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How does Connie’s character in "Where Are You Going, Where Have You Been"...

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kathy3 | Student, College Freshman | eNotes Newbie

Posted September 7, 2008 at 2:37 AM via web

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How does Connie’s character in "Where Are You Going, Where Have You Been" make her an easy target for Arnold Friend?

In what ways has her view of the world and of herself been shaped by her “culture," i.e., society’s expectations for young women?

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kwoo1213 | College Teacher | (Level 2) Educator

Posted September 7, 2008 at 11:21 AM (Answer #1)

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Personally, I think it was both Connie's naive nature and vanity and a little bit of societal expectations that made Connie an easy target.  Connie is a typical teenager for this time period in America. She is into boys and music and her looks, but she is also very vain, deceitful, and manipulative because she is attractive.  Her vanity helps set her up for Arnold Friend because he is able to get her attention by flattering her.  She is not distrusting at first when she should have been alarmed from the beginning!  I believe her vanity and inability to look past the flattery is what "did" Connie in, not societal expectations and/or roles.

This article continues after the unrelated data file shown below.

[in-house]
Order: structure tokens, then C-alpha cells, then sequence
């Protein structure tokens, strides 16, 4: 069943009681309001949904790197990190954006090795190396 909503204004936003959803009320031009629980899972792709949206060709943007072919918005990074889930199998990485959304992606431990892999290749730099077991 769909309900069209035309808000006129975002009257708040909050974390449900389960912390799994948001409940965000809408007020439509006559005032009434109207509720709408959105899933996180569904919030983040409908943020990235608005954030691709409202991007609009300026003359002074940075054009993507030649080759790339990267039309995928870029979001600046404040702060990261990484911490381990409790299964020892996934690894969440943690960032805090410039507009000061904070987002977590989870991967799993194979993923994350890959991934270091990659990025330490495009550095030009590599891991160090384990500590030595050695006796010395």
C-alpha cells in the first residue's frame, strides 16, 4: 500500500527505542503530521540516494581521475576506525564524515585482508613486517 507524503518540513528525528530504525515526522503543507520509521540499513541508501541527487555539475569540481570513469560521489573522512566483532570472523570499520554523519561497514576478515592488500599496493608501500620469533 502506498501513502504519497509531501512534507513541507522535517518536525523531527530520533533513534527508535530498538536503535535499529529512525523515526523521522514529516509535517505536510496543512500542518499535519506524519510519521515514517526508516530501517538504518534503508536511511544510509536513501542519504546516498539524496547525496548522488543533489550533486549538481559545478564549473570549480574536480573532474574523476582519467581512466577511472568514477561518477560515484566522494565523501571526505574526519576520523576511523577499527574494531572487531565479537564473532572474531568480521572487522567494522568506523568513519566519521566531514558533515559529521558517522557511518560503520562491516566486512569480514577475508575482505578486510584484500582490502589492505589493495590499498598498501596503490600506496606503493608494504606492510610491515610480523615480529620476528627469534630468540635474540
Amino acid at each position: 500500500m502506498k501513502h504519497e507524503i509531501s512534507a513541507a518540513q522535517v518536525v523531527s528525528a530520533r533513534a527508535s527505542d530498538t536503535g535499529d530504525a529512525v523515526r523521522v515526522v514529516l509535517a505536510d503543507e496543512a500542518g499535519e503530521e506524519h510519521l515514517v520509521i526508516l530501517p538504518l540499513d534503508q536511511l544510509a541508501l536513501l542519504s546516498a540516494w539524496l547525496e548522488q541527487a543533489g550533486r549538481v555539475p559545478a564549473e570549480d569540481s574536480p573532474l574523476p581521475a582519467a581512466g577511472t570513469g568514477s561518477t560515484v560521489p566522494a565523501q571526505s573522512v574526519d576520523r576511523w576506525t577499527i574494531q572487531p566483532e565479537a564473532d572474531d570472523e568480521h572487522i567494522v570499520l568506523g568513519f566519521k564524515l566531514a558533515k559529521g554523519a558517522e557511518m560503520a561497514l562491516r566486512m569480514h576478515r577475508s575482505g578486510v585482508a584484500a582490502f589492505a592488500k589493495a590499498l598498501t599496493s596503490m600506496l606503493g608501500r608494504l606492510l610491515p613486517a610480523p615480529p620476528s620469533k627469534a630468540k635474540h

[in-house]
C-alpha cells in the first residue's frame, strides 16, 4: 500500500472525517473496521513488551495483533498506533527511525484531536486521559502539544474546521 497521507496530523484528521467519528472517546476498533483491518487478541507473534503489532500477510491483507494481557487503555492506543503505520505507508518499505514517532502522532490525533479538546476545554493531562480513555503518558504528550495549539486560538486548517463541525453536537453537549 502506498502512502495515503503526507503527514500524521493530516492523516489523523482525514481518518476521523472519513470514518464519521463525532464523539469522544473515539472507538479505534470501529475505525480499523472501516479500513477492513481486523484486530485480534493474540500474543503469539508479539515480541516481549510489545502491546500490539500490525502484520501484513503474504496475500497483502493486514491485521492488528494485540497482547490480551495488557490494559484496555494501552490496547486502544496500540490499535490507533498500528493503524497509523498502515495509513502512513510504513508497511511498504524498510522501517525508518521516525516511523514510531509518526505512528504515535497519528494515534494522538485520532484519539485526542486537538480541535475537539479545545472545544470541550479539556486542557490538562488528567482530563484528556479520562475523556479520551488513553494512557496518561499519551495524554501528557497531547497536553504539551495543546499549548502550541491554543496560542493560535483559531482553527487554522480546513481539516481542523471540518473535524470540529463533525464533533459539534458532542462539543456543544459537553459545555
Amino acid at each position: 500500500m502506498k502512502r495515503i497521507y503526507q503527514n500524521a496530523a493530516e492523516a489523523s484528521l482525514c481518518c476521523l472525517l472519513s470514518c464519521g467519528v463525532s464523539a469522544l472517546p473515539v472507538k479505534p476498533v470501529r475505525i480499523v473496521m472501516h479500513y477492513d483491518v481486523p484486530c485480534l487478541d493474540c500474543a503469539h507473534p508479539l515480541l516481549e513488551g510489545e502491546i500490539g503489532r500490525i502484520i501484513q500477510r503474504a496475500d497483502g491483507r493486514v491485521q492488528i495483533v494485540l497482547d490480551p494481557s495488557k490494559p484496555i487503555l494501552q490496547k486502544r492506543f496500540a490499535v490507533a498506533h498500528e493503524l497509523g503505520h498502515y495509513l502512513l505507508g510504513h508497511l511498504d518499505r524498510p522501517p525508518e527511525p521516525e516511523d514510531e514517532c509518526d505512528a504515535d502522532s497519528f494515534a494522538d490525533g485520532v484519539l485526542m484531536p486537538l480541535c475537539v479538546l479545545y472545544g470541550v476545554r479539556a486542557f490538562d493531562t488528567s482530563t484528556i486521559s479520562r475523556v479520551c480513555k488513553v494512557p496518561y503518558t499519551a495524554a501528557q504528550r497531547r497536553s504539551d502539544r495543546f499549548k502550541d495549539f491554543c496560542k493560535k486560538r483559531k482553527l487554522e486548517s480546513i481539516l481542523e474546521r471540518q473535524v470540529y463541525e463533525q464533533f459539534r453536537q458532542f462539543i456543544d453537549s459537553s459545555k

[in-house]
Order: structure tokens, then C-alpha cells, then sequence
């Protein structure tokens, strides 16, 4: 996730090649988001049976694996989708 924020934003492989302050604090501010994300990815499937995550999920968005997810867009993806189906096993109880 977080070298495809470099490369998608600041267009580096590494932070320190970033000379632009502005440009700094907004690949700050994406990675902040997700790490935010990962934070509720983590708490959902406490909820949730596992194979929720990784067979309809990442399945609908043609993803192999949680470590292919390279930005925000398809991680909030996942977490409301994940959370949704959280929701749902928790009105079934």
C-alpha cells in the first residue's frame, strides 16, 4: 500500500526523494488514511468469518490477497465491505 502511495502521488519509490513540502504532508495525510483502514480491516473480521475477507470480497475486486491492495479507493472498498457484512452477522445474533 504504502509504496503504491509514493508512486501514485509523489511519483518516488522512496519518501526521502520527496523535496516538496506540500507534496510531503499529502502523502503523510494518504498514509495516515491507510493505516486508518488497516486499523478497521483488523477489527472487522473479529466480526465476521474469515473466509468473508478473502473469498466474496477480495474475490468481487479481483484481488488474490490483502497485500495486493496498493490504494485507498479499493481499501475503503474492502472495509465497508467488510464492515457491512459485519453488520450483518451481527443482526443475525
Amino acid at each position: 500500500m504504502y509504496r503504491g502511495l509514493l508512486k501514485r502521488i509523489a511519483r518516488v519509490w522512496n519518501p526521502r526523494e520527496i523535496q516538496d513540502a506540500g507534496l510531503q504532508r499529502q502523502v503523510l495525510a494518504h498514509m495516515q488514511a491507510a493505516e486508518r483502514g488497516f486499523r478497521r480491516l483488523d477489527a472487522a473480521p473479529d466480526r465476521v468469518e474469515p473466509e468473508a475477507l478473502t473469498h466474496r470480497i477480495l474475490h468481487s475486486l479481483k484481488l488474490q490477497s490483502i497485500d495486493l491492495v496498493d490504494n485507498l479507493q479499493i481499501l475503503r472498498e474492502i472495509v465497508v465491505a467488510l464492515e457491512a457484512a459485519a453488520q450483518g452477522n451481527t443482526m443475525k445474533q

Young women were expected to be proper, studious, and to have manners.  Women were primarily expected to be at home taking care of children and the home.  Because of this, perhaps many women were naive because they were not out in society that much and were not exposed to much of what was bad; therefore, they were more trusting.  

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calanthe | Student, Grade 9 | eNoter

Posted September 23, 2008 at 1:05 PM (Answer #2)

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Connie is sexually inexperience, but she want to explore to make that part not true and Arnold looks like the boys she wants. While Arnold finds her pretty he uses that to his advantage. 

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